It said there was a wider concern that trade encouraged looting of both archaeological and contemporary burial sites.

A spokeswoman for Ramsay Cornish Auctioneers said the item was removed soon after contact was made by Dr Gilmour.

She added: “The skull came from a dig, a burial site, and that is why we wanted to remove it.

“A skull which comes from a medical provenance might be viewed differently. It is very delicate territory but I am comfortable with the decision.

“There is a lot of censoring of objects and there are debates to be had, with each side listened to.

“Some might question whether it is legitimate to excavate a burial site. The reality is these are very important issues.

“Our leaning would be not to include any more skulls until a wider debate has been had.”

Driver attacked as teenagers ‘tampered’ with bus

The number 26 bus was travelling along towards Corstorphine Hill in Edinburgh on Friday when the gang targeted the vehicle.

SNS via SNS Group
Lothian Buses confirmed services including the number 26 would return to Clermiston as scheduled with an increased police prescence.

A bus driver was assaulted by a teenager as he tried to stop a gang from tampering with his vehicle in Edinburgh.

The number 26 bus was travelling along Drum Brae Drive towards Corstorphine Hill at about 10pm on Friday.

As it came to a halt at a bus stop, police say the group of youths – three males and a female aged between 15 and 18 – tried “tampering” with the vehicle from the outside when the driver got off.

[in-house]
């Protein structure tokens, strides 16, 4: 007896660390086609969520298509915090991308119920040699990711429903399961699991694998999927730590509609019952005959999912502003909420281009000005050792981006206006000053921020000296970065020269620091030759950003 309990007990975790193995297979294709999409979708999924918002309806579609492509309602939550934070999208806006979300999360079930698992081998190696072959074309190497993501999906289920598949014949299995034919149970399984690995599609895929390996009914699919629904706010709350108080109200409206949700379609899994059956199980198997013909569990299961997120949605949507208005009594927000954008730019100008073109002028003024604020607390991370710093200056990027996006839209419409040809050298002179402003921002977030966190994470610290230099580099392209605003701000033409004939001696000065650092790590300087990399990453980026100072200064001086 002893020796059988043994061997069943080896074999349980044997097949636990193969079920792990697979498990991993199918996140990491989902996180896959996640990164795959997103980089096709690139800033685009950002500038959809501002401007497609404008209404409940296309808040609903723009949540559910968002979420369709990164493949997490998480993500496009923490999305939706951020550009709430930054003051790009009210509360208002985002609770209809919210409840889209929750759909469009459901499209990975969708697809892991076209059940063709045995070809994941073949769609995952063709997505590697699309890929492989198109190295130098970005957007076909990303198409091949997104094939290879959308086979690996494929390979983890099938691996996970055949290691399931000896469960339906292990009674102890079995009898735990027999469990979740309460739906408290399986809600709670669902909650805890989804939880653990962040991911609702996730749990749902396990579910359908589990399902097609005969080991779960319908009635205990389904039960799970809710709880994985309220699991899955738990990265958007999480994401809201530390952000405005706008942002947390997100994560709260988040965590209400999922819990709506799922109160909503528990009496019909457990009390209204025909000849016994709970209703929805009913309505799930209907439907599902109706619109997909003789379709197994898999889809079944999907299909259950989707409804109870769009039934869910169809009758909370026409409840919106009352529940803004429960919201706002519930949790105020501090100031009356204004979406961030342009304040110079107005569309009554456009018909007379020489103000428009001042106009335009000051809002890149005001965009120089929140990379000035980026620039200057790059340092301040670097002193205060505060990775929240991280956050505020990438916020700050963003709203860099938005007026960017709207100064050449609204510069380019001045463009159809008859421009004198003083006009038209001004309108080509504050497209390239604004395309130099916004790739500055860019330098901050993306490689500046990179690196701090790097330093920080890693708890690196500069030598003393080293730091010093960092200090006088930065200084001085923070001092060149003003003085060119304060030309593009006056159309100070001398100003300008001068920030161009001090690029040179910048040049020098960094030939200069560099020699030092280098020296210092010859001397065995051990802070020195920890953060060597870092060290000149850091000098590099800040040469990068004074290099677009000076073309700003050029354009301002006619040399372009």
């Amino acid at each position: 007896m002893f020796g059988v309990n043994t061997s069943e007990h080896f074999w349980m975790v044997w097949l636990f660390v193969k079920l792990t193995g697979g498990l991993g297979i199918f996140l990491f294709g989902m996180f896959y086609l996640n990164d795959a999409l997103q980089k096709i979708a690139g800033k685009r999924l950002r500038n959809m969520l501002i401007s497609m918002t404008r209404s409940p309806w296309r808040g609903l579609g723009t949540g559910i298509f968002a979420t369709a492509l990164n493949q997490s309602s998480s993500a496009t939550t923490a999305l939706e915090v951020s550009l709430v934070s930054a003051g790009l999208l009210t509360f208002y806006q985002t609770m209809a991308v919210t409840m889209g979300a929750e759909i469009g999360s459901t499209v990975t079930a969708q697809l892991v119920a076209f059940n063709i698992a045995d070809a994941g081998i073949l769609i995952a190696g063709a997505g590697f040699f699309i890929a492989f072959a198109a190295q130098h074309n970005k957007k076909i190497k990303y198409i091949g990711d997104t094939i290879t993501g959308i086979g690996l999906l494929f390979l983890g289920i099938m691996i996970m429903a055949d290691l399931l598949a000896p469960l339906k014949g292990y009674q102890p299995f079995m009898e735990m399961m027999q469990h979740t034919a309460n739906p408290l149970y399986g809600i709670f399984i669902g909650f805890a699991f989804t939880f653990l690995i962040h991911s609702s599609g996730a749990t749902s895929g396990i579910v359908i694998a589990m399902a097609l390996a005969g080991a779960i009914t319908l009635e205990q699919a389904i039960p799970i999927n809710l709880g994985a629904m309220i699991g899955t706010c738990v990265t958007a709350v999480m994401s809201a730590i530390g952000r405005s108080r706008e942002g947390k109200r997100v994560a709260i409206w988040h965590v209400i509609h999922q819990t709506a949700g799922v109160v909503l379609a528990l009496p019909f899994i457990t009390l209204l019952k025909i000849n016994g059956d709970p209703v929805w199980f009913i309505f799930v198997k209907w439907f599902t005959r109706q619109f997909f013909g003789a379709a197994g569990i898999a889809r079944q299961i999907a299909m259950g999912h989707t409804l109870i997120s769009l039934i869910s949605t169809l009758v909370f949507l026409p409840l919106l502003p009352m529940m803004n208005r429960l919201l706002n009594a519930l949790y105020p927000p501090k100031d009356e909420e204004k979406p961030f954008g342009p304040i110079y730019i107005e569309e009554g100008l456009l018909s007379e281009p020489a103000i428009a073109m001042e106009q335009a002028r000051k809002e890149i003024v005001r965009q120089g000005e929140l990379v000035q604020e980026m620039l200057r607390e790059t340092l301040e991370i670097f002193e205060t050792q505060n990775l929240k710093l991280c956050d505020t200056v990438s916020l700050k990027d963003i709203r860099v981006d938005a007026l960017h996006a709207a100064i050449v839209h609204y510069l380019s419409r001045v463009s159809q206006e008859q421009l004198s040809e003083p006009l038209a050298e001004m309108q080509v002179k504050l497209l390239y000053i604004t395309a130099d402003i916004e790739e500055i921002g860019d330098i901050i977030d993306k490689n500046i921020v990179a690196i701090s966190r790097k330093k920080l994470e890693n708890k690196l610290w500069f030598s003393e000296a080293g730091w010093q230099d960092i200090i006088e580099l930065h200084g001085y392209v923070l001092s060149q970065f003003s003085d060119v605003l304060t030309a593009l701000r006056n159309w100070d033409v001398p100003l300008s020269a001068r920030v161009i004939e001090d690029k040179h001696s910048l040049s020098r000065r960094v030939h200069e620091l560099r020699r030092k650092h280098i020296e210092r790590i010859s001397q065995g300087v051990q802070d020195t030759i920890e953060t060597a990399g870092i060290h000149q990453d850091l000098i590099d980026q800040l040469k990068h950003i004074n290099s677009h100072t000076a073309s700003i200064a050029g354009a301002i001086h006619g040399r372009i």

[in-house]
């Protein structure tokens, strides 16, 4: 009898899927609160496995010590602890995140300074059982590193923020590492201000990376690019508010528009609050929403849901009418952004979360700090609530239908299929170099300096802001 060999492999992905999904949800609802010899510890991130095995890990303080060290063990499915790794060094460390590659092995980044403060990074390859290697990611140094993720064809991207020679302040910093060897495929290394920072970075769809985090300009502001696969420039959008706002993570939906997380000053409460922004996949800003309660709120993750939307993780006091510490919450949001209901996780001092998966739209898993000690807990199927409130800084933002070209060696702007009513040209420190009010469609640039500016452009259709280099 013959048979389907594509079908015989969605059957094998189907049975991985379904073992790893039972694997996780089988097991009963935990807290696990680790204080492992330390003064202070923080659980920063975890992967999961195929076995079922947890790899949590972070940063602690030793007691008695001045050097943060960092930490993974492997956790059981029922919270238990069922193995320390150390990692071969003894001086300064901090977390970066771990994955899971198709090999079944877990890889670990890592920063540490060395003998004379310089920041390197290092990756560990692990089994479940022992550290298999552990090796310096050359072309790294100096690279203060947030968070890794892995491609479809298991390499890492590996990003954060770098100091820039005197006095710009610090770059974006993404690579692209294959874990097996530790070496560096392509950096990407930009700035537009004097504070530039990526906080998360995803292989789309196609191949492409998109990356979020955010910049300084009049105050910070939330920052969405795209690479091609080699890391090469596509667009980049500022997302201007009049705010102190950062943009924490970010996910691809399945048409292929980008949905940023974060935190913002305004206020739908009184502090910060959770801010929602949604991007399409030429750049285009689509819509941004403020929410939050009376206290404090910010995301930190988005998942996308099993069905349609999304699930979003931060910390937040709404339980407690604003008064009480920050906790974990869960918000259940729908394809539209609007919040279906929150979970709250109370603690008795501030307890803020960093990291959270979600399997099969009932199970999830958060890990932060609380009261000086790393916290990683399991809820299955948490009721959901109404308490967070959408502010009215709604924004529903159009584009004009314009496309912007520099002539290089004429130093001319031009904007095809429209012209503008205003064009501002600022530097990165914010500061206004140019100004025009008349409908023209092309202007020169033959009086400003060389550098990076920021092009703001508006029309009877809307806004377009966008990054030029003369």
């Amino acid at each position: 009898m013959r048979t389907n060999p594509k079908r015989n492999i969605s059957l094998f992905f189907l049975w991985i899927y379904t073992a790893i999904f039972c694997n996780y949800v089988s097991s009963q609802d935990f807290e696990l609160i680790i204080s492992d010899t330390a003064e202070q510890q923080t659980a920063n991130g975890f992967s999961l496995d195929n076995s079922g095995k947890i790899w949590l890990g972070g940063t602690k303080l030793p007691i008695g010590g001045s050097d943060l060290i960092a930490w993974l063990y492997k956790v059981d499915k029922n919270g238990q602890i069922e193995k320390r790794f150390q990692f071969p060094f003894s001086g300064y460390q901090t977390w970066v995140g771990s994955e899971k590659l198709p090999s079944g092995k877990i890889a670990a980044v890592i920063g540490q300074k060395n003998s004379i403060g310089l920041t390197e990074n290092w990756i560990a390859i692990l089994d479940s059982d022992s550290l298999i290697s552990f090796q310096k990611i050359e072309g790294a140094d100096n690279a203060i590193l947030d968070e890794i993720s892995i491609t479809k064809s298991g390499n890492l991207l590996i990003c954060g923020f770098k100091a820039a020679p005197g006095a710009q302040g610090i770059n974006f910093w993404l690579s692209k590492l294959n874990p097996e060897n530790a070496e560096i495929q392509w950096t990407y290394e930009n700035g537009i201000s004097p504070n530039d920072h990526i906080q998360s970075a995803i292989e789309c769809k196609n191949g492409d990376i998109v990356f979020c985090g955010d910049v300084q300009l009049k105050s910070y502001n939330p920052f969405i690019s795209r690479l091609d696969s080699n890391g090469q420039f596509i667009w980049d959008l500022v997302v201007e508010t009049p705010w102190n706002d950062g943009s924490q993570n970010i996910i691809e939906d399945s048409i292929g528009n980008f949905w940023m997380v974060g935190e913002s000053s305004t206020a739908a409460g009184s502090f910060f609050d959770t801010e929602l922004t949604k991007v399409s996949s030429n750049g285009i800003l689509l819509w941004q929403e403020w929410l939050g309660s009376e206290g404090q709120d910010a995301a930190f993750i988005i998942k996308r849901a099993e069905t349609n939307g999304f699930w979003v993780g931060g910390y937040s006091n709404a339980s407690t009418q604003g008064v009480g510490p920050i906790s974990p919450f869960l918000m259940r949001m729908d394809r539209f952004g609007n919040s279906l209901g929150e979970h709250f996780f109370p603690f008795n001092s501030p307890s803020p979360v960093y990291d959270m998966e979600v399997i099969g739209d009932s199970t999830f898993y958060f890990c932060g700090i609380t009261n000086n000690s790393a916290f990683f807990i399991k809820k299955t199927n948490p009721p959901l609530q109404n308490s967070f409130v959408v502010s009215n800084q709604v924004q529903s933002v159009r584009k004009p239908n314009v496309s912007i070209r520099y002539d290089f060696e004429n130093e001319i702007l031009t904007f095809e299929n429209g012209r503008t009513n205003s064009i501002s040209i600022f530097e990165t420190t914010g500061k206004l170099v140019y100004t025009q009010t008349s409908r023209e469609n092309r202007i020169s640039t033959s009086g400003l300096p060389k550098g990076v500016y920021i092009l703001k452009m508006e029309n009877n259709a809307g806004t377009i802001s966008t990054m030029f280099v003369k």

He was attacked by one of the group, who is described as 6ft tall, of slim build and wearing a black jacket.


Inspector Johnny Elliott said: “This was an unprovoked assault on a man who was simply trying to do his job and it is vital we trace the individuals involved.

“I am appealing for anyone who was in the area on Friday evening and either witnessed the incident, or noticed a group of youths matching the above description behaving suspiciously, to get in touch.

“I would also ask any motorists with dashcams who were on the roads at the time to please check their footage in case they have captured anything which could be of significance.

“Anyone with information should contact police on 101, quoting incident number 3774 of March 5. Alternatively, you can contact the Crimestoppers anonymously on 0800 555 111.”


Lothian Buses initially removed services, including the number 26, after “a serious incident of anti-social behaviour”.